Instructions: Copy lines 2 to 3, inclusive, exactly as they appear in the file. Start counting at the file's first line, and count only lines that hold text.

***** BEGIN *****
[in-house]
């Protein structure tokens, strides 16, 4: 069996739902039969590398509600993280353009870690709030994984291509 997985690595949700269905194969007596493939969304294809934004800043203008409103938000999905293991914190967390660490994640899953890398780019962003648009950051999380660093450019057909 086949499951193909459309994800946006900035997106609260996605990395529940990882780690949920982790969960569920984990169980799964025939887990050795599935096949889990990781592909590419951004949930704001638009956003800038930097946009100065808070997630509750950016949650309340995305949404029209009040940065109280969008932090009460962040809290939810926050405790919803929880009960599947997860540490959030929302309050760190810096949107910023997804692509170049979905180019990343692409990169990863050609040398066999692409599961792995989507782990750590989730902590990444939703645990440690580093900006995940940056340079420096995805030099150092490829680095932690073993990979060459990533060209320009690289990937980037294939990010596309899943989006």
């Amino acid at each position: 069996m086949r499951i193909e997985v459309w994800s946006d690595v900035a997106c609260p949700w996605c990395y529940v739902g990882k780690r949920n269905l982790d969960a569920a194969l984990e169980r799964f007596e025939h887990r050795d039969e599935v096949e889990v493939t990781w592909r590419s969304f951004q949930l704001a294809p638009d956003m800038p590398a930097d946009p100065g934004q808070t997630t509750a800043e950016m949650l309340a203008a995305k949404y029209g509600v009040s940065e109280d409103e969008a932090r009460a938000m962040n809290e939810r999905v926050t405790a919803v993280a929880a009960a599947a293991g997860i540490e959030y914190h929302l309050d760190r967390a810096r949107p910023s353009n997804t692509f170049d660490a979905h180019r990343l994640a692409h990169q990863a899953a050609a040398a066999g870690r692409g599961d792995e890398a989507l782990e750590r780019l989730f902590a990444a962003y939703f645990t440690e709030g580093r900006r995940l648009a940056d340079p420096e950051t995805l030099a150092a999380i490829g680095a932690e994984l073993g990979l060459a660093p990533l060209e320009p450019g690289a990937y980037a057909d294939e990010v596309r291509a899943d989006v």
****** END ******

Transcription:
């Protein structure tokens, strides 16, 4: 069996739902039969590398509600993280353009870690709030994984291509 997985690595949700269905194969007596493939969304294809934004800043203008409103938000999905293991914190967390660490994640899953890398780019962003648009950051999380660093450019057909 086949499951193909459309994800946006900035997106609260996605990395529940990882780690949920982790969960569920984990169980799964025939887990050795599935096949889990990781592909590419951004949930704001638009956003800038930097946009100065808070997630509750950016949650309340995305949404029209009040940065109280969008932090009460962040809290939810926050405790919803929880009960599947997860540490959030929302309050760190810096949107910023997804692509170049979905180019990343692409990169990863050609040398066999692409599961792995989507782990750590989730902590990444939703645990440690580093900006995940940056340079420096995805030099150092490829680095932690073993990979060459990533060209320009690289990937980037294939990010596309899943989006």
């Amino acid at each position: 069996m086949r499951i193909e997985v459309w994800s946006d690595v900035a997106c609260p949700w996605c990395y529940v739902g990882k780690r949920n269905l982790d969960a569920a194969l984990e169980r799964f007596e025939h887990r050795d039969e599935v096949e889990v493939t990781w592909r590419s969304f951004q949930l704001a294809p638009d956003m800038p590398a930097d946009p100065g934004q808070t997630t509750a800043e950016m949650l309340a203008a995305k949404y029209g509600v009040s940065e109280d409103e969008a932090r009460a938000m962040n809290e939810r999905v926050t405790a919803v993280a929880a009960a599947a293991g997860i540490e959030y914190h929302l309050d760190r967390a810096r949107p910023s353009n997804t692509f170049d660490a979905h180019r990343l994640a692409h990169q990863a899953a050609a040398a066999g870690r692409g599961d792995e890398a989507l782990e750590r780019l989730f902590a990444a962003y939703f645990t440690e709030g580093r900006r995940l648009a940056d340079p420096e950051t995805l030099a150092a999380i490829g680095a932690e994984l073993g990979l060459a660093p990533l060209e320009p450019g690289a990937y980037a057909d294939e990010v596309r291509a899943d989006v």